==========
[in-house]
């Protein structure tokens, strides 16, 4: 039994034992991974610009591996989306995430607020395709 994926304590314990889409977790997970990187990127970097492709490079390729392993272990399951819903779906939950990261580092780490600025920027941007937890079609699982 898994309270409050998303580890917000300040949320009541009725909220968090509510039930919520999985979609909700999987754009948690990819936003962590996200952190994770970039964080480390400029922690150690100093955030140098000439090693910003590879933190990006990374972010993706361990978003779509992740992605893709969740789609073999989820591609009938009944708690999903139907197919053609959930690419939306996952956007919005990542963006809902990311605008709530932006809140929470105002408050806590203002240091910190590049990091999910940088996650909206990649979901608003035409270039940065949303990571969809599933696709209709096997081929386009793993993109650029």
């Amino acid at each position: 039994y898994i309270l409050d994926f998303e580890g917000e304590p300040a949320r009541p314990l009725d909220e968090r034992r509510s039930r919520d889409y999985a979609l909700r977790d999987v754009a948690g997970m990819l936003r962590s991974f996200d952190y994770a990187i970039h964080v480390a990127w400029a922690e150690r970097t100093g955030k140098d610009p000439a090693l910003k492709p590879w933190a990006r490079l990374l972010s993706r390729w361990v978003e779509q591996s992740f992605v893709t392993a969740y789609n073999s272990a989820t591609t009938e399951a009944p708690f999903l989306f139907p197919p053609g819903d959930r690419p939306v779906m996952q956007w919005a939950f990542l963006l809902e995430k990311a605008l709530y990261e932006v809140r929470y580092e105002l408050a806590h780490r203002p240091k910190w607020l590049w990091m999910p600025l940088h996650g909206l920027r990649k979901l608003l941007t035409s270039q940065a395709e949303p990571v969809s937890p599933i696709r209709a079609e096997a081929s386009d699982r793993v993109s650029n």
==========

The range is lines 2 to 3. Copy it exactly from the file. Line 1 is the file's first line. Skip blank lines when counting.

């Protein structure tokens, strides 16, 4: 039994034992991974610009591996989306995430607020395709 994926304590314990889409977790997970990187990127970097492709490079390729392993272990399951819903779906939950990261580092780490600025920027941007937890079609699982 898994309270409050998303580890917000300040949320009541009725909220968090509510039930919520999985979609909700999987754009948690990819936003962590996200952190994770970039964080480390400029922690150690100093955030140098000439090693910003590879933190990006990374972010993706361990978003779509992740992605893709969740789609073999989820591609009938009944708690999903139907197919053609959930690419939306996952956007919005990542963006809902990311605008709530932006809140929470105002408050806590203002240091910190590049990091999910940088996650909206990649979901608003035409270039940065949303990571969809599933696709209709096997081929386009793993993109650029």
């Amino acid at each position: 039994y898994i309270l409050d994926f998303e580890g917000e304590p300040a949320r009541p314990l009725d909220e968090r034992r509510s039930r919520d889409y999985a979609l909700r977790d999987v754009a948690g997970m990819l936003r962590s991974f996200d952190y994770a990187i970039h964080v480390a990127w400029a922690e150690r970097t100093g955030k140098d610009p000439a090693l910003k492709p590879w933190a990006r490079l990374l972010s993706r390729w361990v978003e779509q591996s992740f992605v893709t392993a969740y789609n073999s272990a989820t591609t009938e399951a009944p708690f999903l989306f139907p197919p053609g819903d959930r690419p939306v779906m996952q956007w919005a939950f990542l963006l809902e995430k990311a605008l709530y990261e932006v809140r929470y580092e105002l408050a806590h780490r203002p240091k910190w607020l590049w990091m999910p600025l940088h996650g909206l920027r990649k979901l608003l941007t035409s270039q940065a395709e949303p990571v969809s937890p599933i696709r209709a079609e096997a081929s386009d699982r793993v993109s650029n």